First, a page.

A taste of per­fec­tion

A pro­gres­sive din­ner around the Hawke's Bay makes for a de­light­ful evening.

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IIt’s a strange as­pect of the hu­man con­di­tion that we can make rel­a­tively im­por­tant de­ci­sions ev­ery day of our lives in our jobs or our per­sonal lives, and yet strug­gle to de­cide on a venue when we eat out. It seems vaguely ridicu­lous that so of­ten, when meet­ing up with friends, the abil­ity to choose a restau­rant es­capes us - and this is when we know the area. So when we go on hol­i­day to an un­fa­mil­iar des­ti­na­tion, things be­come even more fraught. Re­cently, I had cause to pon­der this ob­ser­va­tion whilst vis­it­ing Hawke’s Bay, on the North Is­land’s east coast. The re­gions’ rep­u­ta­tion as one of New Zealand’s fore­most food and wine des­ti­na­tions is well de­served. With beau­ti­ful blue skies, fer­tile soils, high sun­shine hours and a mod­er­ate mar­itime cli­mate, Hawke’s Bay is the per­fect play­ground for food­ies, hik­ers and ad­ven­ture seek­ers alike.

Even the sim­plest drive be­tween the towns of Napier – where the re­gion’s main air­port is lo­cated – and Hast­ings 20 min­utes down the road, high­lights how ev­ery inch of land out­side the town lim­its is en­gaged in some form or other of food or wine pro­duc­tion. But we’re not talk­ing about the end­less acreage of fea­ture­less grain fields or mas­sive live­stock farm­ing aimed at mass pro­duc­tion of com­mod­ity goods. Hawke’s Bay is about small, of­ten fam­ily-owned, ar­ti­san food pro­duc­ers and bou­tique winer­ies all ded­i­cated to grow­ing and pre­sent­ing the finest the dis­trict has to of­fer.

Wher­ever you go in this sun-drenched coastal oa­sis, you en­counter or­chardists, cheese­mak­ers, api­arists with their bee­hives, farm­ers nur­tur­ing live­stock, wine­mak­ers and all man­ner of spe­cialty grow­ers.

So, not sur­pris­ingly, Hawke’s Bay is home to fan­tas­tic restau­rants and some are at­tached to the re­gion’s many winer­ies. Which brings me back to my orig­i­nal dilemma. With only a cou­ple of nights in this abun­dant place, how on earth can I hope to get the most out of my din­ing se­lec­tions?

This is where the lovely peo­ple at Black Rose Li­mousines came to my res­cue. A friend had told me about their Evening Pro­gres­sive Din­ner which fea­tures a three course din­ner with each course en­joyed at a dif­fer­ent top-flight restau­rant. When my friend ex­pe­ri­enced the din­ing tour, each des­ti­na­tion was a win­ery restau­rant and also in­cluded wine tast­ings at her ta­ble. And so it proved to be for us too.

When Cal­lum, our Black Rose host, ar­rived at our ho­tel in an el­e­gant BMW to col­lect us we knew we were in for a spe­cial evening. He made us feel in­stantly at home as he talked about Hawke’s Bay with the pas­sion that only a per­son born there could have.

Our first des­ti­na­tion, Vi­dal Es­tate win­ery, is still housed in the same old sta­bles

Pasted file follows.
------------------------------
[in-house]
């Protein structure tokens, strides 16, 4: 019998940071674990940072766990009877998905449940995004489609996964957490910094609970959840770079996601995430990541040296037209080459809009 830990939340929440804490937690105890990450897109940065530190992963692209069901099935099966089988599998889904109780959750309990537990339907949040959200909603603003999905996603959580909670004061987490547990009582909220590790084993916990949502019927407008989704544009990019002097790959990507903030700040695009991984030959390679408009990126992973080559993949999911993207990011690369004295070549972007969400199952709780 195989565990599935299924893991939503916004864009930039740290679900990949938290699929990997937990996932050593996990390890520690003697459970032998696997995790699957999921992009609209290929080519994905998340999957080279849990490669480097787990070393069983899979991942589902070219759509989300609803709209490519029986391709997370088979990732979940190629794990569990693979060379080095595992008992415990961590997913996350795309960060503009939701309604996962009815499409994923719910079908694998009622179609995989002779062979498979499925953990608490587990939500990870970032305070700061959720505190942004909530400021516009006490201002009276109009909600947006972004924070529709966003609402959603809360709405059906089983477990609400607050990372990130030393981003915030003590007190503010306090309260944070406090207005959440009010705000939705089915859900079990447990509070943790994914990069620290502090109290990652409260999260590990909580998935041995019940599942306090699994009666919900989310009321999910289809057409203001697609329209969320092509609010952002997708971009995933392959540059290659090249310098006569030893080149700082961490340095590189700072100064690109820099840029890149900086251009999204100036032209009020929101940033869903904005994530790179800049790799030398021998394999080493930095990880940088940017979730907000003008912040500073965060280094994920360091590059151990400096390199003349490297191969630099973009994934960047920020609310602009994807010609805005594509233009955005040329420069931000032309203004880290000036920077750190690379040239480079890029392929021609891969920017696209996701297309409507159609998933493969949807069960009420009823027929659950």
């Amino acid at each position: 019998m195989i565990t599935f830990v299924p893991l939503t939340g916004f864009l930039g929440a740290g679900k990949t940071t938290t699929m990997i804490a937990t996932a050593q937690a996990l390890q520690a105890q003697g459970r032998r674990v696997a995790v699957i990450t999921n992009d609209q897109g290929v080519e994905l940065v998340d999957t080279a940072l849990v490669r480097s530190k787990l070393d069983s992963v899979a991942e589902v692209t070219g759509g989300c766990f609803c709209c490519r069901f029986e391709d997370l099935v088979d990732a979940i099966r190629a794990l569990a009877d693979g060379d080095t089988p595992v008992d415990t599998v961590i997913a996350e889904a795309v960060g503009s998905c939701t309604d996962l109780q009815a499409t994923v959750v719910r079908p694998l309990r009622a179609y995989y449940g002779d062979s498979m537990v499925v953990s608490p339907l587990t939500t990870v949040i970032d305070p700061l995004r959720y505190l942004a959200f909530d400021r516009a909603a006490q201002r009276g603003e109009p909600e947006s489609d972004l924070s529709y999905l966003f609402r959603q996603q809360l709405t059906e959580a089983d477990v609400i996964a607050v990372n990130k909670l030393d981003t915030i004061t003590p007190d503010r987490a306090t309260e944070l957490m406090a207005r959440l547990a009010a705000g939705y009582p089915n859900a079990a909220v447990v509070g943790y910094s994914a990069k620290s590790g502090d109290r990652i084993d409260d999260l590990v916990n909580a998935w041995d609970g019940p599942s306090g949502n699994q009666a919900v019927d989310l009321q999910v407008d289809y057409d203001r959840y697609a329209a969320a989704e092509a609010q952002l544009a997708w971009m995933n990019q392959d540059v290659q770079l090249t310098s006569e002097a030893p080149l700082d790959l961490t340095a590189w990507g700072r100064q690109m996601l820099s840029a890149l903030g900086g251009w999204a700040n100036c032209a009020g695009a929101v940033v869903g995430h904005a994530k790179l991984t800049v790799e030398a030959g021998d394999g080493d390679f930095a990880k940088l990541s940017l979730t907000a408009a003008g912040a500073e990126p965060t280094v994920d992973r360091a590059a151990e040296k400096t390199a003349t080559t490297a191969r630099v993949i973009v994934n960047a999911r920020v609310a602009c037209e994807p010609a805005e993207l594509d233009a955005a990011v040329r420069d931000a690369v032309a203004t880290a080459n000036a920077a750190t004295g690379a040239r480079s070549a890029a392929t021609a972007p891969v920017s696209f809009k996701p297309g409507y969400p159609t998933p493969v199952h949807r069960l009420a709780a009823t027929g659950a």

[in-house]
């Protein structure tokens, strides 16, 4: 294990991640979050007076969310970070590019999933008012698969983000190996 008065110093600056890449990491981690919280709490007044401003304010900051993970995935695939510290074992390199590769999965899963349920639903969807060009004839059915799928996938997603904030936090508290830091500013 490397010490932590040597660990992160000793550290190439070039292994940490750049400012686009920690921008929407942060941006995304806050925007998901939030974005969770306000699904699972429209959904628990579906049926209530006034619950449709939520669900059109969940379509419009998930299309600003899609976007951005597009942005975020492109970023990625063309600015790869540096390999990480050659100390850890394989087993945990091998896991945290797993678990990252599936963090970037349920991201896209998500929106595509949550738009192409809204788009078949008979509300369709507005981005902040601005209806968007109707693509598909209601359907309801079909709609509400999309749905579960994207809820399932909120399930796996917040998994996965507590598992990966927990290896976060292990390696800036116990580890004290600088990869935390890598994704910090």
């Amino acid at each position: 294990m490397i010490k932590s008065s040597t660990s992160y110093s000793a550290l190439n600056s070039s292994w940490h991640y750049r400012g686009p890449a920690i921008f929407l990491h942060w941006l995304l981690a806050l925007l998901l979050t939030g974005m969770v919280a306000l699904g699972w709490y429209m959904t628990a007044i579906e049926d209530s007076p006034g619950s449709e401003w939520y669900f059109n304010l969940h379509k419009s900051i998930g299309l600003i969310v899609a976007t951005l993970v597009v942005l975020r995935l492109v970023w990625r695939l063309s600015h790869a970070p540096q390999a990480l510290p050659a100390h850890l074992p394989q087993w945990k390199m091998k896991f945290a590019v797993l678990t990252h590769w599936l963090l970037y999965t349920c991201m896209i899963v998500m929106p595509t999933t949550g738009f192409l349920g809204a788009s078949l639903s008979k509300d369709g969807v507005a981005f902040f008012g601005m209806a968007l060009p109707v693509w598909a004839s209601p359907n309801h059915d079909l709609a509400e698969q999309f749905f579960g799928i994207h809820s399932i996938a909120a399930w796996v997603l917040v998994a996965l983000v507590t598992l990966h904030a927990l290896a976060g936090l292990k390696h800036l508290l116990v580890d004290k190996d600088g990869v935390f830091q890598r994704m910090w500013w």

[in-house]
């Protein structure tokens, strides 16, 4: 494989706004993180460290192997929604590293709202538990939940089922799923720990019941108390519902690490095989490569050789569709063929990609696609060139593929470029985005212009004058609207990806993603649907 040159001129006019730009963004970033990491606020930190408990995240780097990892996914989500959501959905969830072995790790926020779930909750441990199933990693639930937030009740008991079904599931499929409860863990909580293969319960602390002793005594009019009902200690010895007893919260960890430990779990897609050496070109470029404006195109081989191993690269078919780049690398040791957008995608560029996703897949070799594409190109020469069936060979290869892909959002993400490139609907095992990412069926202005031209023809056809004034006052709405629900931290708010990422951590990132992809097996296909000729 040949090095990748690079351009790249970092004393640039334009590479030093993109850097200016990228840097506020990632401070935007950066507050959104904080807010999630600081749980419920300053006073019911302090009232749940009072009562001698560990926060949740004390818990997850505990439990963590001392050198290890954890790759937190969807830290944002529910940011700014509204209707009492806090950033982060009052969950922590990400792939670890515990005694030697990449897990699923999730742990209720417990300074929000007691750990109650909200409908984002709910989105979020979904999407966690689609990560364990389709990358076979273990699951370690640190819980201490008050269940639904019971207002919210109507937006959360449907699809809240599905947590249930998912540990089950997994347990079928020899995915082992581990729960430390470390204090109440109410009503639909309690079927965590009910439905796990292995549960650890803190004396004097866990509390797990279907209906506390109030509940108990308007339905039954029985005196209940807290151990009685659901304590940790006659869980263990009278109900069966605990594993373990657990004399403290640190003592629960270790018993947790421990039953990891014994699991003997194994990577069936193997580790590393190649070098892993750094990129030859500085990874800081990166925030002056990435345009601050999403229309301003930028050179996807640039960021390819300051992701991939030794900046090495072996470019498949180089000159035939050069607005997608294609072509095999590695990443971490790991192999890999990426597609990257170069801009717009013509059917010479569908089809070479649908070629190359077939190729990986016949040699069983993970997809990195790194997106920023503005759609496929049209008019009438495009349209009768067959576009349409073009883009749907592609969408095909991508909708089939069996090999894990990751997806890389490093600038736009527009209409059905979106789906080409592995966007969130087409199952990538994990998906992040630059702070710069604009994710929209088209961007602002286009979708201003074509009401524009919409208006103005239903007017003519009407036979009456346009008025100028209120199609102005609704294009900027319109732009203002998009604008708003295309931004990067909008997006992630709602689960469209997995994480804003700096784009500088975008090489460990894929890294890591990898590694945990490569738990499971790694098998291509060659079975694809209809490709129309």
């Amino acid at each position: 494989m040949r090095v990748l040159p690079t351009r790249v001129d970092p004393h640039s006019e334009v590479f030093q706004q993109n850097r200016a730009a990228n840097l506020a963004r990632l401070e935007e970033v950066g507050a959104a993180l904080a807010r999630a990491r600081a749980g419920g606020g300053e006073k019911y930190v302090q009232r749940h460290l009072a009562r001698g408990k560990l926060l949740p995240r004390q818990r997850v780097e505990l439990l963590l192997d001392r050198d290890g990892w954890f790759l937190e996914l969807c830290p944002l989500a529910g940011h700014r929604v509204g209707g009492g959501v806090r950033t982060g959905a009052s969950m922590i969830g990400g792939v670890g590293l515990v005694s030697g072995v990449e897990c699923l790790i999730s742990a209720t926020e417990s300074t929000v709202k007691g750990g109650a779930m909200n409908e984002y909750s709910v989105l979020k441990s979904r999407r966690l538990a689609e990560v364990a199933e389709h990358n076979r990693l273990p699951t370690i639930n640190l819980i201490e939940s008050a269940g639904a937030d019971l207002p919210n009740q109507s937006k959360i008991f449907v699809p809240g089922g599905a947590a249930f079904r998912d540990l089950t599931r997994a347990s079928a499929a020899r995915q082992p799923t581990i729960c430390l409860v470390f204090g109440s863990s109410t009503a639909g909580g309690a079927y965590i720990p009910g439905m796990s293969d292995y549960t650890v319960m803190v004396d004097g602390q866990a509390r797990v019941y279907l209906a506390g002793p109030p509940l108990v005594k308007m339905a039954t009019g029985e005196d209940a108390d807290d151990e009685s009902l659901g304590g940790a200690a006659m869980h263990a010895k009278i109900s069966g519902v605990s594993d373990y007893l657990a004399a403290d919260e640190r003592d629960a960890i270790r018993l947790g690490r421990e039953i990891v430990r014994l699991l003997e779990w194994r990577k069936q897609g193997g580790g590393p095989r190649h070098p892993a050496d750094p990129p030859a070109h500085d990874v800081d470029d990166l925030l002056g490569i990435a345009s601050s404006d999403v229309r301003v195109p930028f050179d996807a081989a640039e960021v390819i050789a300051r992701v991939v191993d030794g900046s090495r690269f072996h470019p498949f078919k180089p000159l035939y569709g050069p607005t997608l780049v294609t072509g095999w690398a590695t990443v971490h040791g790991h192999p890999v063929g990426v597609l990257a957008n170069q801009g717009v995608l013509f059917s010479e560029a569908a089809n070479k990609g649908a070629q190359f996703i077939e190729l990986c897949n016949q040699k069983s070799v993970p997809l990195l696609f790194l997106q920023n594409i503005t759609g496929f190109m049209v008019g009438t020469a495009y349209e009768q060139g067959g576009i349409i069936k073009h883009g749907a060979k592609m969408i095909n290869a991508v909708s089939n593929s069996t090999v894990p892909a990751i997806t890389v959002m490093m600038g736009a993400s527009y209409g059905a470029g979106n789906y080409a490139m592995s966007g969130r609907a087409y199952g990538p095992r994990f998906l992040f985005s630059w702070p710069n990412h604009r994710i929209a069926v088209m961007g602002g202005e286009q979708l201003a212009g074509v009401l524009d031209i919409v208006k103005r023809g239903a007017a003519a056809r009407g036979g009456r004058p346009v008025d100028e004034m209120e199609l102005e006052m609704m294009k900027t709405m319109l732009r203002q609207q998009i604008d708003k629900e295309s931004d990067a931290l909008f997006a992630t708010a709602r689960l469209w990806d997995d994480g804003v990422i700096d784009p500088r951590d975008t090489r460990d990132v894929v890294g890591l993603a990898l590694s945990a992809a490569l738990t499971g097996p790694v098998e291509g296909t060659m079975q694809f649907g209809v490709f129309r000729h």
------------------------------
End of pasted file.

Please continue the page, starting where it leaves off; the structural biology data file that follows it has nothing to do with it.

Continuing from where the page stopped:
build­ing that was there when An­thony Vi­dal started mak­ing wine there in 1905. The restau­rant was our en­trée stop and I or­dered the duck paté with pinot noir jelly, cros­tini and toasted brioche. My bloke, on rec­om­men­da­tion from our waiter, chose the restau­rant’s sig­na­ture salt & chili squid. While we waited for our food, we were treated to a tast­ing of six pre­mium Vi­dal wines at our ta­ble. All were ex­cel­lent and I de­cided the Vi­dal Re­serve Chardon­nay matched my de­li­cious duck paté per­fectly. He said the Es­tate Sau­vi­gnon Blanc was ideal with the squid, which he loved.

Next we were off to the top of Te Mata Peak, the un­chal­lenged cham­pion look­out spot in these parts. Sure enough, the 360 de­gree views from the 400 me­tre high peak are fab­u­lous. The view across the Here­taunga Plain with all its or­chards and vine­yards as the sun set over the Ruahine Range will live long in the mem­ory. Look­ing east into the beau­ti­ful Tuk­i­tuki Val­ley, we had a great view of our next des­ti­na­tion – the stylish Craggy Range win­ery.

Ter­rôir, the restau­rant at Craggy Range, has long been recog­nised as one of New Zealand’s best. I was so ex­cited to find Craggy Range on our sched­ule for the evening. I’d heard so much about the place and it cer­tainly looked im­pres­sive at dusk. I opted for the con­fit lamb loin with pressed lamb belly and his lord­ship or­dered the wagyu short rib with bone mar­row (very hunter/gath­erer). These were matched with two su­perb red wines: Craggy Range ‘Te Kahu’ mer­lot, which was per­fect with the melt-in-the-mouth lamb and the Craggy Range Gim­blett Grav­els Syrah, which made the short rib im­pos­si­bly di­vine. I don’t know why we haven’t dined this way be­fore.

With just a lit­tle space saved for some­thing sweet, Cal­lum swooped us up again and we lounged in the back as he whisked us across the plain to our fi­nal stop of the evening, the el­e­gant, his­toric Mis­sion Es­tate win­ery

restau­rant. In these parts ‘the Mis­sion’ is renowned for its desserts and what works of art they were. His vanilla & peach schnapps crème brûlée van­ished in record time and my lemon, straw­berry & basil tri­fle was an amaz­ing flavour com­bi­na­tion that I adored. We tried two Mis­sion dessert wines: A Late Har­vest fol­lowed by a Noble Har­vest which took deca­dence to an­other level. Wow! Cal­lum dropped us back to our ho­tel around 10.30pm and we were still com­par­ing our rec­ol­lec­tions of the evening an hour later. What an in­cred­i­ble ex­pe­ri­ence the Evening Pro­gres­sive Din­ner was and Black Rose couldn’t have done more for us. If you find your­self in Hawke’s Bay and your time is lim­ited, here’s the way to ex­pe­ri­ence some of the re­gion’s fine pro­duce in­ter­preted by the best lo­cal chefs in ab­so­lute style and com­fort. Bravo, Black Rose!

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